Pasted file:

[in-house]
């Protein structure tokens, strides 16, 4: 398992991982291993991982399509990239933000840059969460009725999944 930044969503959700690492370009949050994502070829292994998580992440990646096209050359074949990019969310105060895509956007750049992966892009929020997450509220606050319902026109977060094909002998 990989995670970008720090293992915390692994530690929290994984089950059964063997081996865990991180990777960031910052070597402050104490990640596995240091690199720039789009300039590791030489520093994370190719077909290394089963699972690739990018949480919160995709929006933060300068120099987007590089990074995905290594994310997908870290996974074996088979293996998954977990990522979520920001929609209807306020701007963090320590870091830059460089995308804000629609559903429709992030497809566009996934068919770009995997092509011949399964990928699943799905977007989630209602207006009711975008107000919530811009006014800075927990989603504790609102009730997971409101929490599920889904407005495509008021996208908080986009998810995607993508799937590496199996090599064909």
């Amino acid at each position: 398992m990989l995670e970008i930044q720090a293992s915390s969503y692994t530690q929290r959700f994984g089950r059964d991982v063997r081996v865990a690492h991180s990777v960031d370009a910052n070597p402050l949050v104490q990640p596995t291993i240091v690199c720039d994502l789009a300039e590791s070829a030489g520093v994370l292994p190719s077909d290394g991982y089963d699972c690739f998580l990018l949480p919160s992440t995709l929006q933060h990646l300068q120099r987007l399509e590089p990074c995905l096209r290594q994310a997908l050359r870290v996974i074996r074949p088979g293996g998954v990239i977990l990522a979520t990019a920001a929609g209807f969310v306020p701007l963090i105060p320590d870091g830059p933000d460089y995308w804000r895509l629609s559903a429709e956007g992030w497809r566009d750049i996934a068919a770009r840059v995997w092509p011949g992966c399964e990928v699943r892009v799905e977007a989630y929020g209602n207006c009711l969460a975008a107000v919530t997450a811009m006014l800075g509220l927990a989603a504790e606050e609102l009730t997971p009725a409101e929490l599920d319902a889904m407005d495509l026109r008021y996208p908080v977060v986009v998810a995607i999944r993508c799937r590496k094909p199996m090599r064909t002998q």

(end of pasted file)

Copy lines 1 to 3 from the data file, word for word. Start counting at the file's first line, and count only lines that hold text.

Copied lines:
[in-house]
């Protein structure tokens, strides 16, 4: 398992991982291993991982399509990239933000840059969460009725999944 930044969503959700690492370009949050994502070829292994998580992440990646096209050359074949990019969310105060895509956007750049992966892009929020997450509220606050319902026109977060094909002998 990989995670970008720090293992915390692994530690929290994984089950059964063997081996865990991180990777960031910052070597402050104490990640596995240091690199720039789009300039590791030489520093994370190719077909290394089963699972690739990018949480919160995709929006933060300068120099987007590089990074995905290594994310997908870290996974074996088979293996998954977990990522979520920001929609209807306020701007963090320590870091830059460089995308804000629609559903429709992030497809566009996934068919770009995997092509011949399964990928699943799905977007989630209602207006009711975008107000919530811009006014800075927990989603504790609102009730997971409101929490599920889904407005495509008021996208908080986009998810995607993508799937590496199996090599064909």
């Amino acid at each position: 398992m990989l995670e970008i930044q720090a293992s915390s969503y692994t530690q929290r959700f994984g089950r059964d991982v063997r081996v865990a690492h991180s990777v960031d370009a910052n070597p402050l949050v104490q990640p596995t291993i240091v690199c720039d994502l789009a300039e590791s070829a030489g520093v994370l292994p190719s077909d290394g991982y089963d699972c690739f998580l990018l949480p919160s992440t995709l929006q933060h990646l300068q120099r987007l399509e590089p990074c995905l096209r290594q994310a997908l050359r870290v996974i074996r074949p088979g293996g998954v990239i977990l990522a979520t990019a920001a929609g209807f969310v306020p701007l963090i105060p320590d870091g830059p933000d460089y995308w804000r895509l629609s559903a429709e956007g992030w497809r566009d750049i996934a068919a770009r840059v995997w092509p011949g992966c399964e990928v699943r892009v799905e977007a989630y929020g209602n207006c009711l969460a975008a107000v919530t997450a811009m006014l800075g509220l927990a989603a504790e606050e609102l009730t997971p009725a409101e929490l599920d319902a889904m407005d495509l026109r008021y996208p908080v977060v986009v998810a995607i999944r993508c799937r590496k094909p199996m090599r064909t002998q």